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Eagle Scouts in Stroudsburg

Logan+Decker%2C+12%2C+stands+with+his+Scout+Master+and+three+members+on+the+Eagle+Board.
Logan Decker
Logan Decker, 12, stands with his Scout Master and three members on the Eagle Board.

The Boy Scouts of America is a national youth program that teaches morals, integrity, and leadership skills to help members navigate life. The organization has over 1,000,000 members between the ages of five and 21. 

The National Eagle Scouts Association is the next step in Boy Scouts that members work towards. Seniors, Steven Blannard, Andrew Hawks, James Haggerty, Nick Trunzo, Jordan Smalley, and Gunnar Gasper are all current Eagle Scouts within our school. 

The process of becoming an Eagle Scout is strenuous. The member must earn the Scout, Tenderfoot, 2nd Class, 1st Class, Star and Life Ranks while you earn the over 100 different merit badges offered. These badges are earned through the completion of activities involving camping, first aid, citizenship, and more. 

Once all 21 eagle-required badges have been received, the member must choose a service project that will benefit the community. Building benches, planting trees, or creating care packages for veterans are just a few examples of service projects that have been done.

“My eagle project was renovating one of my church’s Sunday school rooms,” says Logan Decker, 12. “I always knew that I wanted my project to be in my church; it means a lot to me.”

After finalizing the service project, members complete an Eagle application that must be submitted before the participant’s 18th birthday. The application includes an essay on your real-life or scouting experiences, five letters of recommendation, and your Eagle project workbook.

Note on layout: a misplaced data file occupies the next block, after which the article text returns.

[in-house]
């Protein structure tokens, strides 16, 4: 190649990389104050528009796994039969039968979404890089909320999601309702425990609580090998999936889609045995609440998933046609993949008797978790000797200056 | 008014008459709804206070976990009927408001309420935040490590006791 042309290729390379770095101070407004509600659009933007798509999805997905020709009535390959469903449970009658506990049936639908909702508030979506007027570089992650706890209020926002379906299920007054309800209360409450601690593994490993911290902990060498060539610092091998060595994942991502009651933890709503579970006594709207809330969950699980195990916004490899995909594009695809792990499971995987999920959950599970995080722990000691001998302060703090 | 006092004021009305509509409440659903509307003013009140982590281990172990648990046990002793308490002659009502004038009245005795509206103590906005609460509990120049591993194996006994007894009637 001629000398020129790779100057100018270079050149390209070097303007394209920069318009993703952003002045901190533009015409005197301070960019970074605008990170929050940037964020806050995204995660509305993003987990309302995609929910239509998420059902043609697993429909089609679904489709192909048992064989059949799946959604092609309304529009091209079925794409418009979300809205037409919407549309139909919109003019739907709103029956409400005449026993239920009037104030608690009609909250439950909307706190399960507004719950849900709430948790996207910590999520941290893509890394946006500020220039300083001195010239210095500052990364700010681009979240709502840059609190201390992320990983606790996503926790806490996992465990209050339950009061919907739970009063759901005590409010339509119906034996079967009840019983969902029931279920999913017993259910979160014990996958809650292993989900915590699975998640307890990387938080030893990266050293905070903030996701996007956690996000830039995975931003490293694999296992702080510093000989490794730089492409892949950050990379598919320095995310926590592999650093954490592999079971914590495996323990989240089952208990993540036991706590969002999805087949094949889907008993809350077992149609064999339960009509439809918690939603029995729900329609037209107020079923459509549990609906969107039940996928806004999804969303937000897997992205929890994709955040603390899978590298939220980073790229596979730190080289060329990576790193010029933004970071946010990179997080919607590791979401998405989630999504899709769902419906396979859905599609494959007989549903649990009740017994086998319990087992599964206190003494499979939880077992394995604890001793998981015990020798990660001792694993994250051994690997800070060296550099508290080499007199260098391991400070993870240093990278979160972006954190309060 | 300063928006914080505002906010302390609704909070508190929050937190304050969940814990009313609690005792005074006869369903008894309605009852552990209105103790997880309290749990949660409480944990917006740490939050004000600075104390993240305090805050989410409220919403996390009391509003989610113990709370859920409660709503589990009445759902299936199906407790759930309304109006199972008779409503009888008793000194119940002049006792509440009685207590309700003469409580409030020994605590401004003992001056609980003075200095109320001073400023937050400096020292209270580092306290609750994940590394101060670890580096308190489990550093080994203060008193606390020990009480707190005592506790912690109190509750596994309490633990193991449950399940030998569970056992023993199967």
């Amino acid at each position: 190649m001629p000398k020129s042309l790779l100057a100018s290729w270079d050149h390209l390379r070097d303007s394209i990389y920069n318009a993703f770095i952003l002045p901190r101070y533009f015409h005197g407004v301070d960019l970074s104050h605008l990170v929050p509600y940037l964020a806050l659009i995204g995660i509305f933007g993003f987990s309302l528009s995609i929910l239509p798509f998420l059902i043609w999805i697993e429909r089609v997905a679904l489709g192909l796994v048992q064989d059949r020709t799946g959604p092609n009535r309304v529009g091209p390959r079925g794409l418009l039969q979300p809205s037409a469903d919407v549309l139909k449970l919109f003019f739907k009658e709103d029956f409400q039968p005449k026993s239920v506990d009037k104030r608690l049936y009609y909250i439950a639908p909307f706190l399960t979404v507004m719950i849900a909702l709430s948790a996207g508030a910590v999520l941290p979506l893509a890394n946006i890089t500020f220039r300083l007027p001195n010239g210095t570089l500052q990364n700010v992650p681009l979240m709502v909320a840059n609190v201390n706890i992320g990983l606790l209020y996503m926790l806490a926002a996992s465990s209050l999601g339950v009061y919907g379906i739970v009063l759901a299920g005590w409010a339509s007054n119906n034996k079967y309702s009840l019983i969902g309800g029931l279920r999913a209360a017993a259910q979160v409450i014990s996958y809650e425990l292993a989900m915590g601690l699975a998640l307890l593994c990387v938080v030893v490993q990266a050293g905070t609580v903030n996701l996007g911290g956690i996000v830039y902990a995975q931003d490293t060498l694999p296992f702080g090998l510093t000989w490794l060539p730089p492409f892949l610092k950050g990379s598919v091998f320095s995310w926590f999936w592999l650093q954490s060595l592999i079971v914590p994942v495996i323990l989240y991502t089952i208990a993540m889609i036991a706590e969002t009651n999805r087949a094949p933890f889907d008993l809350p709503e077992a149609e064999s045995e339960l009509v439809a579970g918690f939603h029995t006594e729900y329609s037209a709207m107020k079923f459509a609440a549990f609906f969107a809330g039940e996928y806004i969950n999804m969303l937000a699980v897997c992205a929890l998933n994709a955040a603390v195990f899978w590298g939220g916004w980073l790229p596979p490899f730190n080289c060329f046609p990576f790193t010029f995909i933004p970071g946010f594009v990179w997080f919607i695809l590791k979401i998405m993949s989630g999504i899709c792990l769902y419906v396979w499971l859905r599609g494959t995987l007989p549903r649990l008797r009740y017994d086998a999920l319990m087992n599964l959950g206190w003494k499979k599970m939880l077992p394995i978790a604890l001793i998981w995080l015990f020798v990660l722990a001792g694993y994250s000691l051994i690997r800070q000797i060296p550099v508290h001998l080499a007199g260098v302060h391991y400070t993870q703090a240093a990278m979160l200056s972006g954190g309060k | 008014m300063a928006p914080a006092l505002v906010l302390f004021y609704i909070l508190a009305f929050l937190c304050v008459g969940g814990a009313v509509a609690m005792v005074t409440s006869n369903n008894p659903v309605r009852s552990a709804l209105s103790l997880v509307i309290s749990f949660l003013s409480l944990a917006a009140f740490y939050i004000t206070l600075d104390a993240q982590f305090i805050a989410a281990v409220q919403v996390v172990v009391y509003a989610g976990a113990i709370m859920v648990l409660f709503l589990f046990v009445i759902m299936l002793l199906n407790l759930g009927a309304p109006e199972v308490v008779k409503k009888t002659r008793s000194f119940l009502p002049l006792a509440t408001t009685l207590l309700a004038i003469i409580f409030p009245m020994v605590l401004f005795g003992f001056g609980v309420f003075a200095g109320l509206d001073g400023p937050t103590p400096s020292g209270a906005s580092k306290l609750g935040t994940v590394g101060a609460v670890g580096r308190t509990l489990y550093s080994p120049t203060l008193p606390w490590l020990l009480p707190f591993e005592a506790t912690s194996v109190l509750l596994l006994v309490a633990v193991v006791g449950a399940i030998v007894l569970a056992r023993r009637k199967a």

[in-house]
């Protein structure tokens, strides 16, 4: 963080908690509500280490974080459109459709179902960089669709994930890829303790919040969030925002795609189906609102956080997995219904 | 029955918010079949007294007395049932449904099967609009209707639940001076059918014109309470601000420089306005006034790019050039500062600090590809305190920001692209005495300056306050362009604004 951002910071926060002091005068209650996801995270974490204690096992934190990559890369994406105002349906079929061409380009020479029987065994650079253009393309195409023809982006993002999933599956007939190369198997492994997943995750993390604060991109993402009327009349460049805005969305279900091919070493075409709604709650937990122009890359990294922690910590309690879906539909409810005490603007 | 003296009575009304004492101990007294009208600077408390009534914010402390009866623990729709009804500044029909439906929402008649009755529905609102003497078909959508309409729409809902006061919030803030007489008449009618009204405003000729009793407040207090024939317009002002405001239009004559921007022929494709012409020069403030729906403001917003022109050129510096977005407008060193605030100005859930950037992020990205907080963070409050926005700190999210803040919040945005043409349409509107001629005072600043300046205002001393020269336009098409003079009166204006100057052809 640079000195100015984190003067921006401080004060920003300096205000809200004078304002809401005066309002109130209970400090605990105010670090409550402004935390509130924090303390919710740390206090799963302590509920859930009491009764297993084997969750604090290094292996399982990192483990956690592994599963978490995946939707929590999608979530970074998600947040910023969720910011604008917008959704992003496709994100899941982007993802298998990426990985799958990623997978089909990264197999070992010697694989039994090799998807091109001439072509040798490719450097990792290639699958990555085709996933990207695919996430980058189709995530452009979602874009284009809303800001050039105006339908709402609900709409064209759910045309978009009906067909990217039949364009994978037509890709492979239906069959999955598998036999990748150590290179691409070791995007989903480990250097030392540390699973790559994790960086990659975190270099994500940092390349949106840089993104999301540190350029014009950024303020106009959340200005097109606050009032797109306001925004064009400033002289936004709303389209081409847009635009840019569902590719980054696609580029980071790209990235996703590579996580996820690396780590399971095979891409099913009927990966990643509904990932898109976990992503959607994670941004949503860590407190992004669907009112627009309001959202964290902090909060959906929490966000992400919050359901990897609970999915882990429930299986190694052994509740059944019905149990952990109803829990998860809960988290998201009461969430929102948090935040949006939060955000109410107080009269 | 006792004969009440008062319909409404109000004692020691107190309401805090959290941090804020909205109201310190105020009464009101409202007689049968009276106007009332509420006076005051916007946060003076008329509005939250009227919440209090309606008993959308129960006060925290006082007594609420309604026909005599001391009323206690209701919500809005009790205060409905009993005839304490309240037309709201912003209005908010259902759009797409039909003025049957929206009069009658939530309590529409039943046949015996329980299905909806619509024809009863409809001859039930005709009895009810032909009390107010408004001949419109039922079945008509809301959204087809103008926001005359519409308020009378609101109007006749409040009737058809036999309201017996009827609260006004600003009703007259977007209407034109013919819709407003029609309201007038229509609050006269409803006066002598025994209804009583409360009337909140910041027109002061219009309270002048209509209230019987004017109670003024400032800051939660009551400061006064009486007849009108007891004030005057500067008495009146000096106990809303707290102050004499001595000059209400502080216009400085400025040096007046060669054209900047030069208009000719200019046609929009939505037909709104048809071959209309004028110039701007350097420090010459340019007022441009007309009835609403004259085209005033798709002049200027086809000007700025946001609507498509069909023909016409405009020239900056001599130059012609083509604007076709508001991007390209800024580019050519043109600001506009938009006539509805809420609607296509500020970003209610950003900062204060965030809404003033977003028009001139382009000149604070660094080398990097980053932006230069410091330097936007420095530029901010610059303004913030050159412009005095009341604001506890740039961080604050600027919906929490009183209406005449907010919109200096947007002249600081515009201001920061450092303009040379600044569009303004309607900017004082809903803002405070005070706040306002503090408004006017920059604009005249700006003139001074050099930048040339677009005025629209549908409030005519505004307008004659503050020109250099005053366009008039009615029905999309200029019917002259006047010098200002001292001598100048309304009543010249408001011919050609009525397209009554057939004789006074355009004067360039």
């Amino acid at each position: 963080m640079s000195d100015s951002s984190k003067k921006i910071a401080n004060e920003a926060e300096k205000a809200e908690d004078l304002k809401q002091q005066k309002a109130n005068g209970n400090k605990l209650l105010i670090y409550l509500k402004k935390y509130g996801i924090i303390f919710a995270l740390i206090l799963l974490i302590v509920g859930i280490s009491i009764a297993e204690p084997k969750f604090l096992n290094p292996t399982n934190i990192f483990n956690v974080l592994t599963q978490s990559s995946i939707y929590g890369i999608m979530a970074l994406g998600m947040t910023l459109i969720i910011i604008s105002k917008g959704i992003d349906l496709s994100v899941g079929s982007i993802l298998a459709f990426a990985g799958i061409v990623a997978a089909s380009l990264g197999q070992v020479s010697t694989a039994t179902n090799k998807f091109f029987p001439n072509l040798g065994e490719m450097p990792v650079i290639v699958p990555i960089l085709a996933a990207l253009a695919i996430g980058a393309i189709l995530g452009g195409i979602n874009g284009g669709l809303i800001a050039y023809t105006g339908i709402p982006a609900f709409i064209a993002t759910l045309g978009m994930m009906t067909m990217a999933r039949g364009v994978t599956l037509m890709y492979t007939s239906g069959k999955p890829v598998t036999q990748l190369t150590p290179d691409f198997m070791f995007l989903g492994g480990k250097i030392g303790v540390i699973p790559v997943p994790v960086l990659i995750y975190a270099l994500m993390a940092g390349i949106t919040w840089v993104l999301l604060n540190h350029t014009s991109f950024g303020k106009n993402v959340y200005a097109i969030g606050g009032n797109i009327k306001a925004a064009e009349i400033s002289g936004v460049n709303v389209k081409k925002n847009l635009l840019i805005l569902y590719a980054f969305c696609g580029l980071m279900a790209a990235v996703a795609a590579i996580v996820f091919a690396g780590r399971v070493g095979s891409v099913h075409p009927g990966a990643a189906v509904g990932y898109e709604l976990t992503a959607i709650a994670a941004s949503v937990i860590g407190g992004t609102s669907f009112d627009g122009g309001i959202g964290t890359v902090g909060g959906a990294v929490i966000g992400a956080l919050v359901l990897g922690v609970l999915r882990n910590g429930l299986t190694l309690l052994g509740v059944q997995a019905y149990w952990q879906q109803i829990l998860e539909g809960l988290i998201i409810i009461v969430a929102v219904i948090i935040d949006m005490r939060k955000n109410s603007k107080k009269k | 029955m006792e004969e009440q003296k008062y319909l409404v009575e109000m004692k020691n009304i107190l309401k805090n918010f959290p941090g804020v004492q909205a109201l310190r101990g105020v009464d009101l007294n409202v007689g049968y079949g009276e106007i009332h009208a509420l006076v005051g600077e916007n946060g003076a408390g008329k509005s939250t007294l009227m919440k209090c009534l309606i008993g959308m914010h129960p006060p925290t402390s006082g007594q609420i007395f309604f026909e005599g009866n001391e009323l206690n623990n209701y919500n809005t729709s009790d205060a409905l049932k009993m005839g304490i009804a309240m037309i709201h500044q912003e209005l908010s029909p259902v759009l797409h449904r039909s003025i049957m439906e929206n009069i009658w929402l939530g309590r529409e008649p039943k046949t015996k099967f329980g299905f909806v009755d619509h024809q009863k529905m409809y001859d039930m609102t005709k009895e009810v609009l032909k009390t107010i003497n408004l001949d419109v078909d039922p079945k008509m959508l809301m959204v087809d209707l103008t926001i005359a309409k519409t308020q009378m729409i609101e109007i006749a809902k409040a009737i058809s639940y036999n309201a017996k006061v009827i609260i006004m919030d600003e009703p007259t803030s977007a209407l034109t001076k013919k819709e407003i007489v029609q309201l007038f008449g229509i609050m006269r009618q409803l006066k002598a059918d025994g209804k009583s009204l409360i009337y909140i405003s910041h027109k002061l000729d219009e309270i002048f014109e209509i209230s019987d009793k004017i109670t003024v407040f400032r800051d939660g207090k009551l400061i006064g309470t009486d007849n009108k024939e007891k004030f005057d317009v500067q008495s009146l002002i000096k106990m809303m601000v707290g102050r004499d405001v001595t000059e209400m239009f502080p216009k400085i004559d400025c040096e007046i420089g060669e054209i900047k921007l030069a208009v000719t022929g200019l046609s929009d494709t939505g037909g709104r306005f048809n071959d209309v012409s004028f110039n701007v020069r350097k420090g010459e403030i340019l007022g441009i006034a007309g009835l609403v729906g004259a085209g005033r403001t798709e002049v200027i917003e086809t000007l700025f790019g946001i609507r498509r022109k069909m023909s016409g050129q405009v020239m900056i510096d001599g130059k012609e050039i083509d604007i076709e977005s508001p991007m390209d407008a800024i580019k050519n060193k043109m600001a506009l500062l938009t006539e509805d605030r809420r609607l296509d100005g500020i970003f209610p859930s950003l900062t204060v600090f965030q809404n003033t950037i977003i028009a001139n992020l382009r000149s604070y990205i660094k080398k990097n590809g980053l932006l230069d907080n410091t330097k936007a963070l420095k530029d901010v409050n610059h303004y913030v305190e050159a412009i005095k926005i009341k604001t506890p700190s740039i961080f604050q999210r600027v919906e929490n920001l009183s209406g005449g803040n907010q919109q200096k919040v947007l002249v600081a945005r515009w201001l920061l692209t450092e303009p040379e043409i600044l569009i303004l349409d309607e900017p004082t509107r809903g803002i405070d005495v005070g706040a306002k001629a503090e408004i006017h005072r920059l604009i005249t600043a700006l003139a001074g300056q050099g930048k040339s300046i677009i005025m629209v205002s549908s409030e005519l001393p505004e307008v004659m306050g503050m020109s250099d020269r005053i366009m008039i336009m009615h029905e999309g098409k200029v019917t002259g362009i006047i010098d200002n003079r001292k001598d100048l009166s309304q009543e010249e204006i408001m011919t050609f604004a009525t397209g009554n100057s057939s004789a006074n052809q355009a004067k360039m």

“Eagle Scouts taught me leadership skills, dedication, hard work, and the value of helping others, which will play a key role in the individual I am for the rest of my life.”

— James Haggerty, 12.

The Eagle Board of Review, which consists of individuals from the scout’s council and district, reviews the application. They will ask questions about the member’s service projects and experiences with the Scouts. If the member is approved to be an Eagle Scout, they have a choice of whether or not they would like a ceremony to commemorate the accomplishment of earning Eagle Scout rank. 

The ceremony begins with presenting the American flag and the flag of the scout’s troop. The rest of the ceremony discusses the Eagle’s journey to their rank. At the mention of each step, one or more scouts will light a candle that symbolizes each rank. The final one is lit by the Eagle, as the candle represents them as individuals. 

“One special part of the ceremony is the speech that you give of your experience and hardships of becoming an Eagle Scout,” expresses Jacob Christman, 12. “There is also moment where you place a pin on your mother and father’s shirts, which is usually emotional.”

Decker and Christman are working on the final steps of becoming an Eagle Scout. Decker has his application currently in review with the board, and Christman will complete his project and application this summer.

The goal of Scouts is to pave the way for more engagement between the youth and their community. This will provide important lessons in leadership and the building of good character to the next generation.

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